I was not happy about this, but coach was the coach, and I had been raised to think that what the coach said was law. So, the next day, I took my punishment….until I saw what I saw. Apparently, to this coach, for this player, the word “start” meant that he wouldn’t play the very FIRST play of the game, which is, of course, the kickoff. However, on the very next play, I was surprised to see Henry run out onto the field to play his normal position. He played the entire game, and I never got in once. For the remainder of that year, I was no longer a starter, and Henry played all the time. It was clear to me that on that team, with that coach, there was no longer any such thing as fairness. So, at the end of that season (my junior year), I told the coach that I wouldn’t return to play for senior year. This was a big deal. I was the only 10th grader who had played on the varsity team my sophomore season. I was a big kid – with the right coaches, I could have gone a long way and possibly earned a college scholarship, but instead, I joined the swim team and had fun looking at pretty girls in bathing suits that fall.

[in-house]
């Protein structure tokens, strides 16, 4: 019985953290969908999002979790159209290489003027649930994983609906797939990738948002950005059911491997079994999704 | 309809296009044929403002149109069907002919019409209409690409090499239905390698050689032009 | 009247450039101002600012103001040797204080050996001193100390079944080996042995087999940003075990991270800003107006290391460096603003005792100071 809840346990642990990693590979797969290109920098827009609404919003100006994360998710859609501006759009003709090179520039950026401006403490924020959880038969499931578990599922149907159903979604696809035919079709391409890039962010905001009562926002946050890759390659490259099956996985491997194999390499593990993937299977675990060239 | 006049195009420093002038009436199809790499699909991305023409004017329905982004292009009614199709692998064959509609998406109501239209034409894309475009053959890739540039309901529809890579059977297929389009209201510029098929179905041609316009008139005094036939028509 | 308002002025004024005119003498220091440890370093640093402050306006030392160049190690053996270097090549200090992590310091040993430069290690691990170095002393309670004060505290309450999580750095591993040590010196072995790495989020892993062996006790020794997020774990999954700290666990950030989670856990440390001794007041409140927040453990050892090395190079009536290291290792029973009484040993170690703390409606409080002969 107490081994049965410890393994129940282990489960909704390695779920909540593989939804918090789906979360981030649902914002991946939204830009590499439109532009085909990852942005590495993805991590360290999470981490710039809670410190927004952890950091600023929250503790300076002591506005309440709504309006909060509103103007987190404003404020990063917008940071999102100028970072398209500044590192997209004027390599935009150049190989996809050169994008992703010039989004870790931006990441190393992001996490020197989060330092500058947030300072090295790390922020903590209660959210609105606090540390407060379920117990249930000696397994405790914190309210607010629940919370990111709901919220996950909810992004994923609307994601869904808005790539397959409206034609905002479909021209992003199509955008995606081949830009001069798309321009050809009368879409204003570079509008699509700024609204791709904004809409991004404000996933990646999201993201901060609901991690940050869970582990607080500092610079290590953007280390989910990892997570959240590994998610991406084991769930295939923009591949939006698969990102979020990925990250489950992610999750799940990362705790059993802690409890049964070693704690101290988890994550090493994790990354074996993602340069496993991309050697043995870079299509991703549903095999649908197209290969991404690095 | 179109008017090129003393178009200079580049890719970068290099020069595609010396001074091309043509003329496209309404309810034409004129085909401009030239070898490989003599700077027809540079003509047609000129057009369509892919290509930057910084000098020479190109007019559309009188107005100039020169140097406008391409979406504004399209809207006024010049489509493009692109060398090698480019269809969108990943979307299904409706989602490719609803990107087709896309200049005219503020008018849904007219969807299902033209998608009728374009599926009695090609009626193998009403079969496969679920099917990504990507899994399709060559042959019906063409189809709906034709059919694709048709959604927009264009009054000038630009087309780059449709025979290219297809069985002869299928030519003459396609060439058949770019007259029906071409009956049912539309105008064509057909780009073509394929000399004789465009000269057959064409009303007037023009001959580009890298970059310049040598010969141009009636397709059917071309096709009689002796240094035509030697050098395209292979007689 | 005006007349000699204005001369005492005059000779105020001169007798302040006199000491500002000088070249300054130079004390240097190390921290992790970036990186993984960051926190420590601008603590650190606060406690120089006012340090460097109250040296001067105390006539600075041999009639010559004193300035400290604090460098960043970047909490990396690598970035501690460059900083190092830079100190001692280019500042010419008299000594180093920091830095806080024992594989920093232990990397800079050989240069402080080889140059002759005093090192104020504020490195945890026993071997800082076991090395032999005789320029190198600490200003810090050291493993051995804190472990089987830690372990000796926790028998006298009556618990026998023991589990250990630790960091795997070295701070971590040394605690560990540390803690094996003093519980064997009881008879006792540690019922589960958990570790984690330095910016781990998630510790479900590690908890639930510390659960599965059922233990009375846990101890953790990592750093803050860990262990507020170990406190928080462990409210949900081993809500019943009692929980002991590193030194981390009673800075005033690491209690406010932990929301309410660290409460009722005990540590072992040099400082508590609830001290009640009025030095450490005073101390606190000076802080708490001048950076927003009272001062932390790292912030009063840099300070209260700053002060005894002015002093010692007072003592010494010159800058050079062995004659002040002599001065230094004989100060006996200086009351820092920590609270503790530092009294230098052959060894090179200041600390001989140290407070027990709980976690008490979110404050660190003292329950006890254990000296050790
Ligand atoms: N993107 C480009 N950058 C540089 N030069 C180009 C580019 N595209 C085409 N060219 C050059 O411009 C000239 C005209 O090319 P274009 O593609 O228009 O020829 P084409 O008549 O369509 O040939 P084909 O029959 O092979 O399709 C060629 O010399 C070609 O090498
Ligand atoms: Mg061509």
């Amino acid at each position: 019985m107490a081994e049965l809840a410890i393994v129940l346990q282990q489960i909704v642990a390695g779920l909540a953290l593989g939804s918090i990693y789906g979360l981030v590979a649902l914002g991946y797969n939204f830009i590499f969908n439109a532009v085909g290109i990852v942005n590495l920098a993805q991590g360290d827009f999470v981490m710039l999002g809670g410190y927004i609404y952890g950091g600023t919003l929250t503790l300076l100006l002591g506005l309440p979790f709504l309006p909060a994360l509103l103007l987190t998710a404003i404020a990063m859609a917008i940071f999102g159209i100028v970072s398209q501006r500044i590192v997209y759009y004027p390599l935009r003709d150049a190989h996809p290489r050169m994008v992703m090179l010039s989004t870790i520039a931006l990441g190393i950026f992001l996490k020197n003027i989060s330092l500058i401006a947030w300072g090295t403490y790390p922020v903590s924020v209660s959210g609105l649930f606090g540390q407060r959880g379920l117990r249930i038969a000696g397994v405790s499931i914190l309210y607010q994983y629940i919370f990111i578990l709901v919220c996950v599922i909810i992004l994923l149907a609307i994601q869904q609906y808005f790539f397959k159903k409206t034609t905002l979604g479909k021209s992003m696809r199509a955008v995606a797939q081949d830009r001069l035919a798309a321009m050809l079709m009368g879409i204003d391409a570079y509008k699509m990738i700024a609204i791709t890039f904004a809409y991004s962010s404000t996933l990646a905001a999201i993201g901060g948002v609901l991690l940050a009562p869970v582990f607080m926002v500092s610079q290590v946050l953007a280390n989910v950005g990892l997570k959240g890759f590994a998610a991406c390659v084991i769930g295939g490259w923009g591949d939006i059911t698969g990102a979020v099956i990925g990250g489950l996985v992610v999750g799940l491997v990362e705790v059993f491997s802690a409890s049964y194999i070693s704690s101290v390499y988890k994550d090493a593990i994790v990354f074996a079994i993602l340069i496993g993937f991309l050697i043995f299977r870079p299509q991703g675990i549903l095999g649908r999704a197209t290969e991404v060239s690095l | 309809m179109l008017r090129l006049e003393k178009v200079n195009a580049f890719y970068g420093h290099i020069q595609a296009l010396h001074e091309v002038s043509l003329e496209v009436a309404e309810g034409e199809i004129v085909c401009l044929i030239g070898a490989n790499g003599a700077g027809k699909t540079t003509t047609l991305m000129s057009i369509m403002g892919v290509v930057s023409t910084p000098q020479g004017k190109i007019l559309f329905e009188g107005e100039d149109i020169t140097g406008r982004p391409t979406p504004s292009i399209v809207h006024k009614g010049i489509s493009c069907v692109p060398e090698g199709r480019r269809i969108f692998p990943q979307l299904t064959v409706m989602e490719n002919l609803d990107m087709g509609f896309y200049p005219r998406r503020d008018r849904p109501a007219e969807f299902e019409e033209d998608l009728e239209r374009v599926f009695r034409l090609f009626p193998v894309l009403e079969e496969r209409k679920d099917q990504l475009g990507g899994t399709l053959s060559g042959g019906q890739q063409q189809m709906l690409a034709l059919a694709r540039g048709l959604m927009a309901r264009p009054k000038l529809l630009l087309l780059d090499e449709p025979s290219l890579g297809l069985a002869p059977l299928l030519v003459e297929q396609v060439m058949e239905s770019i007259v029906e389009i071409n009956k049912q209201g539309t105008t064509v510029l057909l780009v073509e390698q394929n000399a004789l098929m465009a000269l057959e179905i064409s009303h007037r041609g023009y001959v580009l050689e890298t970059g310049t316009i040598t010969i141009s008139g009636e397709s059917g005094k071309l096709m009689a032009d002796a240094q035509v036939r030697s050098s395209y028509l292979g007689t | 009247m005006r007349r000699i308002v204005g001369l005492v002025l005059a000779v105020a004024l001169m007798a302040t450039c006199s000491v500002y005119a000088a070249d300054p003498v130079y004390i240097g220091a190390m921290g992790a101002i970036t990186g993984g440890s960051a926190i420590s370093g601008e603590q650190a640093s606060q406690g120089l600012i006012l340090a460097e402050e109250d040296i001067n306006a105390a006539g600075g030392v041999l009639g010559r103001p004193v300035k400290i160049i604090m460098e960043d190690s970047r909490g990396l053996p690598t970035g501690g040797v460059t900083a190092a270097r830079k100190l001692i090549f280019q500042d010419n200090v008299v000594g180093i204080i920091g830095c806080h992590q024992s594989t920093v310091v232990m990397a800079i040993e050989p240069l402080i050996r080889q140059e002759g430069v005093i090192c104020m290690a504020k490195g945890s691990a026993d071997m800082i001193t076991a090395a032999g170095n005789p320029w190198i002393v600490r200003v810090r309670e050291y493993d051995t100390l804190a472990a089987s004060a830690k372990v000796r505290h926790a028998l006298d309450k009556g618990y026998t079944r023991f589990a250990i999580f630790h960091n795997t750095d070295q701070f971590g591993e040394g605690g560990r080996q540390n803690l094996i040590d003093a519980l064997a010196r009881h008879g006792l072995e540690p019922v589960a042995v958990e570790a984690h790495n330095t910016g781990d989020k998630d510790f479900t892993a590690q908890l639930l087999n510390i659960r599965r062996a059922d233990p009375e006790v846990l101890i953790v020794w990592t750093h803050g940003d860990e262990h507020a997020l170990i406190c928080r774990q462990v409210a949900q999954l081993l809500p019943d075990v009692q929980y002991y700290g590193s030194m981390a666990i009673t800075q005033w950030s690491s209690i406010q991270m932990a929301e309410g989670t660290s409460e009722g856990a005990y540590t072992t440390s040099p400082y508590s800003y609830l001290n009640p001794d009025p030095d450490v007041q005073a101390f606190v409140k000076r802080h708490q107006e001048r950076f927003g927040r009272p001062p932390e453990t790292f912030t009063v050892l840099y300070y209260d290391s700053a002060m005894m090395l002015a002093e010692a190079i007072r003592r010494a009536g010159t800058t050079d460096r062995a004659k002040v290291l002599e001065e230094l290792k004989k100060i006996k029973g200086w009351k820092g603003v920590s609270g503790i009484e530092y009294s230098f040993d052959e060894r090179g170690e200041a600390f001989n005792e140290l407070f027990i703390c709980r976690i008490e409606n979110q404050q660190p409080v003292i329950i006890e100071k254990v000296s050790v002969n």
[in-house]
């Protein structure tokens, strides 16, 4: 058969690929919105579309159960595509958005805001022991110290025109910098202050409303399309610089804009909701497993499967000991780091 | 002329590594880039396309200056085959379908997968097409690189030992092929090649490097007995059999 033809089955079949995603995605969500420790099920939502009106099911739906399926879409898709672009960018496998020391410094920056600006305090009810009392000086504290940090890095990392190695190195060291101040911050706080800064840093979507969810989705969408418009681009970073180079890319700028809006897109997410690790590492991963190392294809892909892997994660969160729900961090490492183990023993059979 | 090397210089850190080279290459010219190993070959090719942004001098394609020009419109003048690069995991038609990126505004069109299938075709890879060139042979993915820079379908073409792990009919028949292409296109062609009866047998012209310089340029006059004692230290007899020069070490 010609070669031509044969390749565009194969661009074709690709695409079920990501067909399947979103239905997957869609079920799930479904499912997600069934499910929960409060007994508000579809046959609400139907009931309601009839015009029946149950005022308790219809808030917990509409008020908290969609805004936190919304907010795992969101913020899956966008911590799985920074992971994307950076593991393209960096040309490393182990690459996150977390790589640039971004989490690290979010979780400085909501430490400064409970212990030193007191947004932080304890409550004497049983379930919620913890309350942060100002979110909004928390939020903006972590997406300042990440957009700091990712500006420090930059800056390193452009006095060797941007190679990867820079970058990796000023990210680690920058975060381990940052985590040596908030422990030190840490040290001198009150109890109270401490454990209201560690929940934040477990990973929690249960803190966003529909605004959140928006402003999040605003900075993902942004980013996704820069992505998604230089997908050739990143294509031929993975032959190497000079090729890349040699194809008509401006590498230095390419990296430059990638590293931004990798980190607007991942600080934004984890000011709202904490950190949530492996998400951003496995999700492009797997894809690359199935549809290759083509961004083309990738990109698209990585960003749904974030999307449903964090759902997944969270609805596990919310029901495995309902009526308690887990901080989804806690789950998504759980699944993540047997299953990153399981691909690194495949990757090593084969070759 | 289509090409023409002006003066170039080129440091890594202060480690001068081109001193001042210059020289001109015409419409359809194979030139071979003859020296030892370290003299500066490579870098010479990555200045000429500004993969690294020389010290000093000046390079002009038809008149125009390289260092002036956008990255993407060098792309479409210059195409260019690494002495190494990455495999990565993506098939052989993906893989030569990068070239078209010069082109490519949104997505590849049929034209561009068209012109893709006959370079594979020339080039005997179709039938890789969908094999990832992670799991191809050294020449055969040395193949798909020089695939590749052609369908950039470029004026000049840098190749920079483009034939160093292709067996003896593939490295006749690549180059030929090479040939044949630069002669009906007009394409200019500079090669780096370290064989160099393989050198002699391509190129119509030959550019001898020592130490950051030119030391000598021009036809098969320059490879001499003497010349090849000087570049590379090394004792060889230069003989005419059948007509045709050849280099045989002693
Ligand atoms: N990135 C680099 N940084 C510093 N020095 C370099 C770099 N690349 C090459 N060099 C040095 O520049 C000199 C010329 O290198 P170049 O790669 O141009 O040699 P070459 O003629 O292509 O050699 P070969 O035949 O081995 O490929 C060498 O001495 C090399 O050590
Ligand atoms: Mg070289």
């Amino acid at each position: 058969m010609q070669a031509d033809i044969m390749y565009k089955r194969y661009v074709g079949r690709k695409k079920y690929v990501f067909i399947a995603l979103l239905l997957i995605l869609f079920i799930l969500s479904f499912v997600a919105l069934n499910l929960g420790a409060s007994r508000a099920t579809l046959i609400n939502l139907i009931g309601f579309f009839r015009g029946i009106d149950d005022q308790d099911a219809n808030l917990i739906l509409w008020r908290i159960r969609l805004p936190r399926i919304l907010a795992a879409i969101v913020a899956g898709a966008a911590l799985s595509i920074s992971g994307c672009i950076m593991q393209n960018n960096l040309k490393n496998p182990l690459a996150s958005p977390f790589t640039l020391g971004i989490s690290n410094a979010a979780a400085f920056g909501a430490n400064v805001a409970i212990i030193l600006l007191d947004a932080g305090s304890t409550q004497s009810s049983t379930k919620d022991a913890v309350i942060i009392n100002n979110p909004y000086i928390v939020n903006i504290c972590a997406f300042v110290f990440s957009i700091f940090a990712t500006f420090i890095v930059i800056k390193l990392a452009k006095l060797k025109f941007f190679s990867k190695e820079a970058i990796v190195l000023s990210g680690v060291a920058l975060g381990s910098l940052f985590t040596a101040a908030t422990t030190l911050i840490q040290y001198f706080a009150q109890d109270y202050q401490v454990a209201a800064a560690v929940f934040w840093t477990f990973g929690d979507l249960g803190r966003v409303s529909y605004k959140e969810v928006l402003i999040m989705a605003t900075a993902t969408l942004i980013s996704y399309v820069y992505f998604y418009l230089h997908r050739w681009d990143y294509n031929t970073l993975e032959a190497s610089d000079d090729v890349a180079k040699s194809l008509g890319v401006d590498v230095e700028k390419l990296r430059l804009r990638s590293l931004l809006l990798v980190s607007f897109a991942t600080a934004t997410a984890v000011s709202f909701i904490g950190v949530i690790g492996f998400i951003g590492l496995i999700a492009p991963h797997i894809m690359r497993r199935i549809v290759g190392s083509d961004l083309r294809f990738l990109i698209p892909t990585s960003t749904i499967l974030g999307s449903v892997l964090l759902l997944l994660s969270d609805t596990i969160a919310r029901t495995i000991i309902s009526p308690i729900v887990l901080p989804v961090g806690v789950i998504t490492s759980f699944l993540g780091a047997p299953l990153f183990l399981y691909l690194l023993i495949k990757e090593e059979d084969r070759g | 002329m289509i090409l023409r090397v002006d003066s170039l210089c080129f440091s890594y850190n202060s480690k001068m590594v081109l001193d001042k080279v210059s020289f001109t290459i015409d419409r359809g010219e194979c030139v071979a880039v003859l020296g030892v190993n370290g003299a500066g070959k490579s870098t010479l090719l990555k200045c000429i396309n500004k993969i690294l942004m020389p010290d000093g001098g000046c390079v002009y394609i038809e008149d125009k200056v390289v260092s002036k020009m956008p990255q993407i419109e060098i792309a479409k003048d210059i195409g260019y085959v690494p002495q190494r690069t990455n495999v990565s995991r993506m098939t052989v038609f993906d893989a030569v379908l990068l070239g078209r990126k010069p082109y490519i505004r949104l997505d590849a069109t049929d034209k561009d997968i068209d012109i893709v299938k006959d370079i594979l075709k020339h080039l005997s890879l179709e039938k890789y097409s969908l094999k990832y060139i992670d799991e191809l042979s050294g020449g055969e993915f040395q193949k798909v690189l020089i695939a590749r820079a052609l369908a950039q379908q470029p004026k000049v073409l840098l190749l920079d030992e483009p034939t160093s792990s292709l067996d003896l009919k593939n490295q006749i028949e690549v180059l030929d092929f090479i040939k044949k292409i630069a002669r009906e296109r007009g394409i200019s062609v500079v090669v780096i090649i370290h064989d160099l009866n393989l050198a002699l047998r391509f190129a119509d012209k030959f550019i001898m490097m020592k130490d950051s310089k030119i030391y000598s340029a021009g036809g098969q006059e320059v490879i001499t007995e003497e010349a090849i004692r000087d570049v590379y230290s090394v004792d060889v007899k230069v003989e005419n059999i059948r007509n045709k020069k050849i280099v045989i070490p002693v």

That was my first real exposure to any kind of unfairness in life (well, there was that time when the coach’s son won the MVP award despite me leading the team in homeruns, RBIs, and pretty much everything else), but there would be another, much bigger example coming down the line for me of how “the system” could fail someone very badly.